I was, and am, a fan of both bands and I'm also probably one of the very few people who can say, with a straight face, that I think that Don't Tell A Soul is the equal of the band's earlier Pleased To Meet Me -- maybe *not* the equal to Tim, though.

So when both bands were set to play D.C. the same night in early April 1989, I had a choice to make: would I go see the 'Mats for the first time at the Warner (I think) with most of my coworkers or would I go see the Muses for the 2nd time?

I should also note that the first show I ever saw at the old 9:30 Club was Hugo Largo opening for Throwing Muses in late 1987. I recall Kristin Hersh's penetrating stare into the lights as she sang, almost like she was hypnotizing herself, and Mimi Goese from Hugo Largo singing a cover of Bon Jovi's "Wanted Dead or Alive" as she peeled off t-shirt after t-shirt -- in my mind it seemed like a dozen but it was probably only about 4!

As the store was on very good terms with the majors -- especially Warner Brothers labels like Sire -- it was a given that free tickets would be forthcoming no matter which show I chose. But, obviously, I was going to see the Muses again and use the label connection we had at the Co-Op to make sure I got to meet the band.

I purchased the pictured copy of Rimbaud's Illuminations and worked the final shift at the Co-Op that Thursday night -- just like normal -- only filled with excitement at seeing and probably meeting one of my favorite bands; I think a Sire label rep had told me on the phone that he'd be there to take me backstage (not a hard thing to do at the old 9:30 Club, in any event). So, rather than just be another autograph seeker, I wanted to give Kristin Hersh something meaningful and the Rimbaud seemed like a good choice.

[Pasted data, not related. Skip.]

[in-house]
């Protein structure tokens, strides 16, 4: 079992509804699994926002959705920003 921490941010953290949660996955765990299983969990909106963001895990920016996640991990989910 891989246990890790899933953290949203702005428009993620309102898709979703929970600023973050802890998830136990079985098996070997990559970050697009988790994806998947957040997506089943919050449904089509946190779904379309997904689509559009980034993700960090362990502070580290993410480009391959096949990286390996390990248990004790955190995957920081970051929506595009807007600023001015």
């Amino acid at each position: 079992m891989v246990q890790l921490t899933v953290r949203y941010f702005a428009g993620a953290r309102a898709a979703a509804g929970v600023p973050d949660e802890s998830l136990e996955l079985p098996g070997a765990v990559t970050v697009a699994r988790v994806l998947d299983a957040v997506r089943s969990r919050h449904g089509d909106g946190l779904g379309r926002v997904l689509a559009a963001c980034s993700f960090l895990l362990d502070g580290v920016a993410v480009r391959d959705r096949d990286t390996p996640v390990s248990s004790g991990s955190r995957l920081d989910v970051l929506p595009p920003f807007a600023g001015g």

So, I get to the show, meet the weaselly record company guy, and enjoy the concert. I forget who the opening band was but it might have been Shadowland or Big Dipper -- I know I saw Big Dipper probably 4 times in that Record Co-Op era.

I should state for the record that not all record company reps were weaselly; in fact, the college reps for RCA/BMG, Arista, and Capitol were pretty cool and awesome and very much fans of the music they were promoting. And the rep for CBS was a former coworker of mine from the Co-Op who had made the leap from label rep/intern to a real employee of said record label.

But this Sire or WB guy was the stereotypical label guy: florid shirt, balding but with a ponytail -- exactly the sort of guy who would never get the Muses or their music. He was nice, but not exactly on the same wavelength as the fans in the audience.

Not that I was ever that outwardly cool or hip, but even I was a bit embarrassed that I'd have to go backstage to meet the band with this representative of The Man next to me.

The show was great, maybe not as magical as when I had seen the band in 1987 with Hugo Largo, but still memorable already.